• Common marijuana withdrawal symptoms:

    • Decreased appetite
    • Depressed mood
    • Headaches
    • Increased aggression
    • Irritability
    • Nausea
    • Nervousness and anxiety
    • Trouble sleeping

Does Marijuana Use Cause BDD?

Marijuana use does not cause BDD, but it may make some symptoms worse. Research shows that many people with BDD also have overlapping substance use disorder, as these drugs may initially help alleviate some of the rumination and anxiety that characterizes BDD.

Will Marijuana Use Increase the Symptoms of BDD?

Yes, marijuana has the potential to increase body dysmorphic disorder symptoms. Reduced anxiety may come with a price, and higher doses of marijuana may have the following effects:

  • Altered sense of time, (i.e., time feels faster or slower than normal)
  • Altered senses, like seeing brighter colors or hearing more vivid music
  • Changes in mood
  • Delusions or false beliefs
  • Difficult or slowed thinking
  • Hallucinations, or seeing and hearing things that are not there
  • Trouble remembering things

Some of those symptoms have the potential to worsen BDD. For example, marijuana may increase delusions of ugliness or cause uncomfortable hallucinations.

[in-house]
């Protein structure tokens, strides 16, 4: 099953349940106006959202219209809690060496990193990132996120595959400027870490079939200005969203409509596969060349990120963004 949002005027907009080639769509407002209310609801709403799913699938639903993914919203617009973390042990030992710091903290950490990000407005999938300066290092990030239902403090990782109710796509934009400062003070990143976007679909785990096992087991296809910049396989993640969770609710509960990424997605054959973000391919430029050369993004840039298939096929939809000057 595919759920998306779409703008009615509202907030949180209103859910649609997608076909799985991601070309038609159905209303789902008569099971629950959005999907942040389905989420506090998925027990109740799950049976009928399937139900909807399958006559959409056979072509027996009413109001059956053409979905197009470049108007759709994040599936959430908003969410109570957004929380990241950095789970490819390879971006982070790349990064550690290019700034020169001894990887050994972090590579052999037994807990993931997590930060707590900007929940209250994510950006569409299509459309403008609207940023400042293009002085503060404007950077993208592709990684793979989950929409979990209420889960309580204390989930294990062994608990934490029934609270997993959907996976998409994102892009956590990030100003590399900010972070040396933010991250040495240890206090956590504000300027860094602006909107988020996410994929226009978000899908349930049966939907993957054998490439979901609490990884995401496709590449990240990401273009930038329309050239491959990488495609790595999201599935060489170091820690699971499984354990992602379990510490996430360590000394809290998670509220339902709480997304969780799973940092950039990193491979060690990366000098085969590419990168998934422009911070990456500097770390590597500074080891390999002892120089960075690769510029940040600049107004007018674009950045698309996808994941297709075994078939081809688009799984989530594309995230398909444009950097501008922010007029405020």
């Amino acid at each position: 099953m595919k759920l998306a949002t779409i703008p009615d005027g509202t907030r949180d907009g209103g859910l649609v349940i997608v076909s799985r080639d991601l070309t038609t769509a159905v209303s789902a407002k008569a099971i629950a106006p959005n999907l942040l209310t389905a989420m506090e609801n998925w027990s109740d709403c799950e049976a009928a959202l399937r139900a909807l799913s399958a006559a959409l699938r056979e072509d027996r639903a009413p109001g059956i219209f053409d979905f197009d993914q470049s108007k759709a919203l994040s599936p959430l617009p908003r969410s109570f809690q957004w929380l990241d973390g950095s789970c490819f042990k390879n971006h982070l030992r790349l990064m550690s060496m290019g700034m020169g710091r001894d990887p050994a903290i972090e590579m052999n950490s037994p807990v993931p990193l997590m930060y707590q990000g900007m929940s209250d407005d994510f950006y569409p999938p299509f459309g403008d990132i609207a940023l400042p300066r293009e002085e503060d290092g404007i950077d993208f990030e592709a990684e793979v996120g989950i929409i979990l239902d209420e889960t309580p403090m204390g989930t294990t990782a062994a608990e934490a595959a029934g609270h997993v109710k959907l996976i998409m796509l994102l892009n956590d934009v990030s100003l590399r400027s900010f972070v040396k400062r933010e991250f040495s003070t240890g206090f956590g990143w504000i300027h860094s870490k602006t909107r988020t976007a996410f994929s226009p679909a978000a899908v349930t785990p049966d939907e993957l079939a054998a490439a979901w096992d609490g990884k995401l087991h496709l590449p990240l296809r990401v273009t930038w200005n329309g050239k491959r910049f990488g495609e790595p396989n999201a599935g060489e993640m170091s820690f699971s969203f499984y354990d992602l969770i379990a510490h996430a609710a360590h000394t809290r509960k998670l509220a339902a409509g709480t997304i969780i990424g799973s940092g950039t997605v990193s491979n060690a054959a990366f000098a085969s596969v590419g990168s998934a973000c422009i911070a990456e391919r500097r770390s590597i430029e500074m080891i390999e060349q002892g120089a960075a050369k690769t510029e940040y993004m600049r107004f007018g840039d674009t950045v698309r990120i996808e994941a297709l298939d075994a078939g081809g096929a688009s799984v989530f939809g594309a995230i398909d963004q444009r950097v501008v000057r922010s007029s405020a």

If someone is genetically predisposed to develop BDD, marijuana use may trigger thoughts and behaviors that make the disorder more likely to manifest.

How Does Marijuana Hinder Treatment of BDD?

The symptoms of marijuana intoxication and withdrawal can both hamper the treatment of BDD.

The cornerstone of body dysmorphic disorder treatment is called cognitive-behavioral therapy (CBT). CBT is a type of talk therapy that encourages a person to realistically evaluate their behaviors and their reactions to things that happen to them. CBT encourages helpful changes that allow a person to develop healthy and realistic coping strategies.

For example, during CBT, a person with BDD will be encouraged to examine their beliefs around their body. They may be asked to explore how their thoughts around body shape do more harm than good. A therapist may ask them to question whether “mirror checking” does anything to change their appearance or thoughts around their appearance. Once the patient concludes their behavior is harmful, the therapist will then encourage new coping skills to take its place.

Marijuana can hamper treatment by introducing symptoms like mood swings that distract from and interfere with therapy.

Someone who has a mental health condition like BDD with an SUD has what’s called a co-occurring disorder that requires dual diagnosis treatment. This type of treatment addresses both disorders simultaneously.

Medical Disclaimer: The Recovery Village aims to improve the quality of life for people struggling with a substance use or mental health disorder with fact-based content about the nature of behavioral health conditions, treatment options and their related outcomes. We publish material that is researched, cited, edited and reviewed by licensed medical professionals. The information we provide is not intended to be a substitute for professional medical advice, diagnosis or treatment. It should not be used in place of the advice of your physician or other qualified healthcare provider.